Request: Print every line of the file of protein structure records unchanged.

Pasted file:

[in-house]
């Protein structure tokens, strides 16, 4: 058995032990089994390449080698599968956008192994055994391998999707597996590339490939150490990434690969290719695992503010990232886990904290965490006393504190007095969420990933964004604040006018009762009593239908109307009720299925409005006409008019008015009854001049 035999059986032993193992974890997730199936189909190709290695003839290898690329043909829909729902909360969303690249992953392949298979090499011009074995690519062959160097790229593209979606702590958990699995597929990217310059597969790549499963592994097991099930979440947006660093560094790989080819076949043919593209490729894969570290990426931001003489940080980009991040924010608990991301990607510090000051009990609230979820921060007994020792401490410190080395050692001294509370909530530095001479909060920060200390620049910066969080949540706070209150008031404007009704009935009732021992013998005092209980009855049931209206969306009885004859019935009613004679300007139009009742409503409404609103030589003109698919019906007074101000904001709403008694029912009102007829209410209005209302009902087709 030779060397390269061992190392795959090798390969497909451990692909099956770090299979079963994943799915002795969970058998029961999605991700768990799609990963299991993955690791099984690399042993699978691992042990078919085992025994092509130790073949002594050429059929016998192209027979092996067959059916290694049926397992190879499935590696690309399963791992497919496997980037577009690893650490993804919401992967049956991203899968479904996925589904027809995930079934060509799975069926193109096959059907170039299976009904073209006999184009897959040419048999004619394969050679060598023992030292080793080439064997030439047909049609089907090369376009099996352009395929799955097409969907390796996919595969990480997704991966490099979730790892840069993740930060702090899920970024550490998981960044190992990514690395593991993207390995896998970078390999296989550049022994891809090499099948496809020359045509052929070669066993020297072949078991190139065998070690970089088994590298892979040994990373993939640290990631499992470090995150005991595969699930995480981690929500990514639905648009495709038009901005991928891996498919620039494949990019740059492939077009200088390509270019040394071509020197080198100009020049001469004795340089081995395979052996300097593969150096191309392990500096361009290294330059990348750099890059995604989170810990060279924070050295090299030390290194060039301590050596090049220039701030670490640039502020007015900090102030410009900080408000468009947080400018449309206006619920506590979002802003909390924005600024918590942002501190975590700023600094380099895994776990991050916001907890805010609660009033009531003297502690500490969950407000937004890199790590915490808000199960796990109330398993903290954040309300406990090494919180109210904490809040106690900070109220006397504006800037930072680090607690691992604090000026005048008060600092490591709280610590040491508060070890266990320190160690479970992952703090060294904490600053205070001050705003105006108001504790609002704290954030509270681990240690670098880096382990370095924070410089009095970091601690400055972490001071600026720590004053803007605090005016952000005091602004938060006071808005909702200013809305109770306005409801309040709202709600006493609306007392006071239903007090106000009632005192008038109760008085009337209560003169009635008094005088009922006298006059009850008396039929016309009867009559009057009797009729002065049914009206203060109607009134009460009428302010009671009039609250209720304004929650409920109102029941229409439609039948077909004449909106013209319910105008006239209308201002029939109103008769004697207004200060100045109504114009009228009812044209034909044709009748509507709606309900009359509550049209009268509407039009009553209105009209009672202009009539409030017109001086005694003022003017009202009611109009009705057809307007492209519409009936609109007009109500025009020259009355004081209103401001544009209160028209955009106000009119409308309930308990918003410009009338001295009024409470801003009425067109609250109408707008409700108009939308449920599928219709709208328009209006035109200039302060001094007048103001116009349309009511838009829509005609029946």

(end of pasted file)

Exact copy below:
[in-house]
């Protein structure tokens, strides 16, 4: 058995032990089994390449080698599968956008192994055994391998999707597996590339490939150490990434690969290719695992503010990232886990904290965490006393504190007095969420990933964004604040006018009762009593239908109307009720299925409005006409008019008015009854001049 035999059986032993193992974890997730199936189909190709290695003839290898690329043909829909729902909360969303690249992953392949298979090499011009074995690519062959160097790229593209979606702590958990699995597929990217310059597969790549499963592994097991099930979440947006660093560094790989080819076949043919593209490729894969570290990426931001003489940080980009991040924010608990991301990607510090000051009990609230979820921060007994020792401490410190080395050692001294509370909530530095001479909060920060200390620049910066969080949540706070209150008031404007009704009935009732021992013998005092209980009855049931209206969306009885004859019935009613004679300007139009009742409503409404609103030589003109698919019906007074101000904001709403008694029912009102007829209410209005209302009902087709 030779060397390269061992190392795959090798390969497909451990692909099956770090299979079963994943799915002795969970058998029961999605991700768990799609990963299991993955690791099984690399042993699978691992042990078919085992025994092509130790073949002594050429059929016998192209027979092996067959059916290694049926397992190879499935590696690309399963791992497919496997980037577009690893650490993804919401992967049956991203899968479904996925589904027809995930079934060509799975069926193109096959059907170039299976009904073209006999184009897959040419048999004619394969050679060598023992030292080793080439064997030439047909049609089907090369376009099996352009395929799955097409969907390796996919595969990480997704991966490099979730790892840069993740930060702090899920970024550490998981960044190992990514690395593991993207390995896998970078390999296989550049022994891809090499099948496809020359045509052929070669066993020297072949078991190139065998070690970089088994590298892979040994990373993939640290990631499992470090995150005991595969699930995480981690929500990514639905648009495709038009901005991928891996498919620039494949990019740059492939077009200088390509270019040394071509020197080198100009020049001469004795340089081995395979052996300097593969150096191309392990500096361009290294330059990348750099890059995604989170810990060279924070050295090299030390290194060039301590050596090049220039701030670490640039502020007015900090102030410009900080408000468009947080400018449309206006619920506590979002802003909390924005600024918590942002501190975590700023600094380099895994776990991050916001907890805010609660009033009531003297502690500490969950407000937004890199790590915490808000199960796990109330398993903290954040309300406990090494919180109210904490809040106690900070109220006397504006800037930072680090607690691992604090000026005048008060600092490591709280610590040491508060070890266990320190160690479970992952703090060294904490600053205070001050705003105006108001504790609002704290954030509270681990240690670098880096382990370095924070410089009095970091601690400055972490001071600026720590004053803007605090005016952000005091602004938060006071808005909702200013809305109770306005409801309040709202709600006493609306007392006071239903007090106000009632005192008038109760008085009337209560003169009635008094005088009922006298006059009850008396039929016309009867009559009057009797009729002065049914009206203060109607009134009460009428302010009671009039609250209720304004929650409920109102029941229409439609039948077909004449909106013209319910105008006239209308201002029939109103008769004697207004200060100045109504114009009228009812044209034909044709009748509507709606309900009359509550049209009268509407039009009553209105009209009672202009009539409030017109001086005694003022003017009202009611109009009705057809307007492209519409009936609109007009109500025009020259009355004081209103401001544009209160028209955009106000009119409308309930308990918003410009009338001295009024409470801003009425067109609250109408707008409700108009939308449920599928219709709208328009209006035109200039302060001094007048103001116009349309009511838009829509005609029946």